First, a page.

Assessment of StarOffice 5.1

Subject: Assessment of StarOffice 5.1
From: Sarah Murray <semurray -at- wenet -dot- net>
To: "'TECHWR-L digest'" <techwr-l -at- lists -dot- raycomm -dot- com>
Date: Tue, 21 Sep 1999 13:23:13 -0700

From: Sarah Murray [SMTP:semurray -at- wenet -dot- net]
Sent: Tuesday, September 21, 1999 12:47 PM
To: 'semurray -at- wenet -dot- net'
Subject: Assessment of StarOffice 5.1

>Subject: Sun/StarDivision StarOffice software suite
> From: Michael Andrew Uhl <uhl -dot- mike -at- epa -dot- gov>
> Date: Mon, 20 Sep 1999 13:29:23 -0400
> TECHWR-Lers,

> Are any of you using the newly free-of-charge StarOffice 5.1 software
> suite?

> 'm thinking of giving it a try but would like some advice or warnings
> before I download and install it.

> Thanks.

Michael Andrew Uhl (mailto:uhl -dot- mike -at- epa -dot- gov)
Lockheed Martin - U.S. EPA Scientific Visualization Center
Ph. (office) 919.541.4283; 919.541.3716 (lab)
P.O. Box 14365 Research Triangle Park, NC 27709


I have worked with StarOffice extensively for some time, and have written a
manual on using it with a friend that is due out at the end of this month
from Macmillan in their Special Edition series.

Here's my assessment of the
program from the perspective of writing and document creation:
It accomplishes what MS Office has long promised but never delivered, that
is, total integration between different applications. The drag and drop
features are awesome. You can, for example, drag and drop a table from the
spreadsheet, StarCalc, into a text document and it appears as a beautifully
formatted table. You can also drag and drop data from the built-in data
manager, StarBase, into text documents
much more easily than you can import data from Access into MS Word
(although StarBase is
not really a fully-featured relational database).
It has a good built-in email client that, again, is nicely
integrated, making it a snap to do things like send mass emailings, send
Web pages as email, add return email addresses to its built-in address
book, and send documents as attachments or email. Its management of styles
in text documents is much more logical and consistent than in MS Word, with
page styles, paragraph styles, and character styles that have a logical
hierarchical relationship. The Navigator and
Stylist tools, unique to StarOffice, help keep track of objects and styles.
The Navigator enables you to jump from table to table, or figure to
figure, very easily, something I miss now
that I have to use Word in my current job. The Stylist makes applying and
managing styles easier than the similar tools in Word; what StarOffice
lacks is the ability to assign keyboard shortcuts to styles, a failing that
I'm not sure will be remedied in future editions because of the way the
program handles customization. (You can program it to enable this, but it's
a bit cumbersome to do so.)
Built for European markets, it handles multiple languages with ease. You
can install three language dictionaries (choosing from a larger number) and
easily check documents in any or all of these languages. You can assign
languages as part of styles.
The built-in graphics tools (StarDraw and StarImage) are far superior to
anything available in MS Office and make it easy to jazz up documents with
good quality images, although they aren't on a par with CorelDraw.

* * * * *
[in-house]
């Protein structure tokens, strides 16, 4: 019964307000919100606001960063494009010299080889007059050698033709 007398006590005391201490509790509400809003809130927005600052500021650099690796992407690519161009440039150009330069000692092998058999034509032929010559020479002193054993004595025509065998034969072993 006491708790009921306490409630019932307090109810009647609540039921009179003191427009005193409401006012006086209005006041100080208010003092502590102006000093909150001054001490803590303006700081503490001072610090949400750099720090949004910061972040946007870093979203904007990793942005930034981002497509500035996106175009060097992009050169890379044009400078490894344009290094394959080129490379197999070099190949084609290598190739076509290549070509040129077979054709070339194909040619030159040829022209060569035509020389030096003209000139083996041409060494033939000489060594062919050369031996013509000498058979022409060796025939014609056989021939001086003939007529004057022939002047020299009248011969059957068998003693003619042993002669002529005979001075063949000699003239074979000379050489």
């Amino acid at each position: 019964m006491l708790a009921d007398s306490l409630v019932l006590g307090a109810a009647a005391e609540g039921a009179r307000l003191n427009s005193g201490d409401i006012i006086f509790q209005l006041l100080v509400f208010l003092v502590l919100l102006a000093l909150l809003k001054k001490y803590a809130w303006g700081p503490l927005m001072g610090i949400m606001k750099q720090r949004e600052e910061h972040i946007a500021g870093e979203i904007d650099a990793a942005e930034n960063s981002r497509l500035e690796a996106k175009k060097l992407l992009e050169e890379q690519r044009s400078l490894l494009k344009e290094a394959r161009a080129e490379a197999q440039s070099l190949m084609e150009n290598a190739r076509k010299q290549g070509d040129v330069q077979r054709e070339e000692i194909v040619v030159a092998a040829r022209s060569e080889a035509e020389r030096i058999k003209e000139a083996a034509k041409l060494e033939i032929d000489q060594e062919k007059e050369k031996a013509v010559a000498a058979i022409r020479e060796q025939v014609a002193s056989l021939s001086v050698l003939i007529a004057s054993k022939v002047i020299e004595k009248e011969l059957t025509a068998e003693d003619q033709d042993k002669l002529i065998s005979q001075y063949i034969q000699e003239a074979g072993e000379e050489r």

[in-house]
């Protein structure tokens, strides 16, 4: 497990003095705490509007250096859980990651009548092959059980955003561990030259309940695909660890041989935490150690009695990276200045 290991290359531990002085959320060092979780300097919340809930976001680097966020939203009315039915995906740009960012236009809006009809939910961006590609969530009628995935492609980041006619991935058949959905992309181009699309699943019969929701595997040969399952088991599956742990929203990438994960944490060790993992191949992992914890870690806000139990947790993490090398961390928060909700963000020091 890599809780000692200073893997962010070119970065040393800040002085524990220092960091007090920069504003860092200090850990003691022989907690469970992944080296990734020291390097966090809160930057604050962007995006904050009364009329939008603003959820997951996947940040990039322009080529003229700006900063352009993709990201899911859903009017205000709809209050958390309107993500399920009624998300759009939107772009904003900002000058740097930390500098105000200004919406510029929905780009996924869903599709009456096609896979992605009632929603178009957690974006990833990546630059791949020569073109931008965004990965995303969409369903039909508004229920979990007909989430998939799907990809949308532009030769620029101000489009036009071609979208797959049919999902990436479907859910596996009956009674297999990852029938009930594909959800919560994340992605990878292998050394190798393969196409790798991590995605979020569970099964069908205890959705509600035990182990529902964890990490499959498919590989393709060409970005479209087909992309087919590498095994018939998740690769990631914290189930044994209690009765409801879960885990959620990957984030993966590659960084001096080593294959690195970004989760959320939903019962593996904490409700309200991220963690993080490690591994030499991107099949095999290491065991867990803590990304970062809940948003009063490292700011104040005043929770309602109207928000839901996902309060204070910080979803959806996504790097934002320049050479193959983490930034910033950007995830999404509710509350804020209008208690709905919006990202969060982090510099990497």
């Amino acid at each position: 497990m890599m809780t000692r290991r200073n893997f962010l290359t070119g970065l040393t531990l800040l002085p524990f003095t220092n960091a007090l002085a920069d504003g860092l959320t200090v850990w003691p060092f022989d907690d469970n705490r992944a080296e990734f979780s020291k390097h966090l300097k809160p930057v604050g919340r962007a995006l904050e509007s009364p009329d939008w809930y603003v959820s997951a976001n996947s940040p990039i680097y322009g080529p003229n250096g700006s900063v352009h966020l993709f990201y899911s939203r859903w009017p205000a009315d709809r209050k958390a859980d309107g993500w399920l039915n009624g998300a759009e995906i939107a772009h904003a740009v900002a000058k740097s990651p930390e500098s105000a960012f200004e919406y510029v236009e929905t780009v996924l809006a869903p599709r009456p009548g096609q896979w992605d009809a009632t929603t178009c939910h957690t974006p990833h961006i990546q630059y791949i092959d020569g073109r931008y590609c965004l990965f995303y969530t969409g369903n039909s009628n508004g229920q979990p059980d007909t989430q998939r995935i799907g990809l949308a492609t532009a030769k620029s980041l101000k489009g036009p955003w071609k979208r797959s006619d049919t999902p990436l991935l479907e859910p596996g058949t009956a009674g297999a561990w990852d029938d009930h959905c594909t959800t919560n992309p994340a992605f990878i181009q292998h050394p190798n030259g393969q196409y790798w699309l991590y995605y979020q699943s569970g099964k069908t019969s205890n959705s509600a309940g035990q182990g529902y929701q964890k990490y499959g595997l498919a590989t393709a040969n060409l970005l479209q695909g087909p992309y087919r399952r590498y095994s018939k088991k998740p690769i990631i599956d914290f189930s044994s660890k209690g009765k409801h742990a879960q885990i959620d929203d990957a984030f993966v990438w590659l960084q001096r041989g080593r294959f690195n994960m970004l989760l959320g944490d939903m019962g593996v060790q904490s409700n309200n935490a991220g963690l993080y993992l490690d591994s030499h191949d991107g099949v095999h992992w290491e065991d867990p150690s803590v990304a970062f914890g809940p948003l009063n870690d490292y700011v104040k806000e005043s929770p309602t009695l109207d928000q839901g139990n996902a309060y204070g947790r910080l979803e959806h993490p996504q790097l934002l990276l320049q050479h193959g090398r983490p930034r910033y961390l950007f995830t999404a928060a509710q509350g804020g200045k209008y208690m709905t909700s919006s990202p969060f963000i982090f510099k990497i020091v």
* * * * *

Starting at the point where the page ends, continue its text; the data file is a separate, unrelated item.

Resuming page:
It tries to present itself as a page layout program, and offers some
features that are more PageMaker- or Quark-like, but it lacks crucial tools
to make it truly usable as a DTP application.
The built-in browser is mediocre and needs improvement, but you can use
other browsers instead easily enough. The poor quality of the browser
handicaps it as a Web publishing program, even though it has features that
enable you to do that, including a built-in FTP client.
The filters for both importing and exporting are superior, but there are
still the usual kinds of problems translation files from other formats:
some things are lost or don't translate well. The biggest problem I found
is that with Word docs, because each program treats paragraph marks
differently, I get strange spacing errors and page breaks that I have to
correct manually.

Main drawbacks, besides those mentioned above:
**It's a memory hog and doesn't manage memory well. You have to run the
entire integrated app at once. It can crash on you because of poor memory
management. Make sure you have lots of RAM to run it.
**Poor online documentation. Translated from the German, and poorly
organized for English-speaking users. You can't possibly plump the depths
of the program unless you get a good book.
**The StarOffice file formats aren't recognized by other programs in this
country. Although you can save files in Word format and the filters are
good, you still lose things in the translation. If you need to pass files
on to Word users, you'll have to save in Word format and then do some
manual checking & cleaning up of your file. Of course, the more people who
use StarOffice,
the more likely this is to change...
**StarDivision's tech support was poor; I don't know if Sun will manage
this any better. I don't know if Sun will continue StarDivision's
newsgroups, but these groups, with input from StarDivision staff and power
users, have been the best source of troubleshooting info on the program.

It does take a lot of time to download, as it's a big program. You're
usually better off buying a copy on CD, if that option is available; you
spend a little to save a lot in connect time and hassle (unless you have a
reliable high-speed connection).

Overall, I think StarOffice is a really fine program that's worth a try.
With the power of Sun
behind it, it has the corporate clout to get the attention it deserves

Hope this is helpful to you and other TECHWR-L folks.

Sarah Murray

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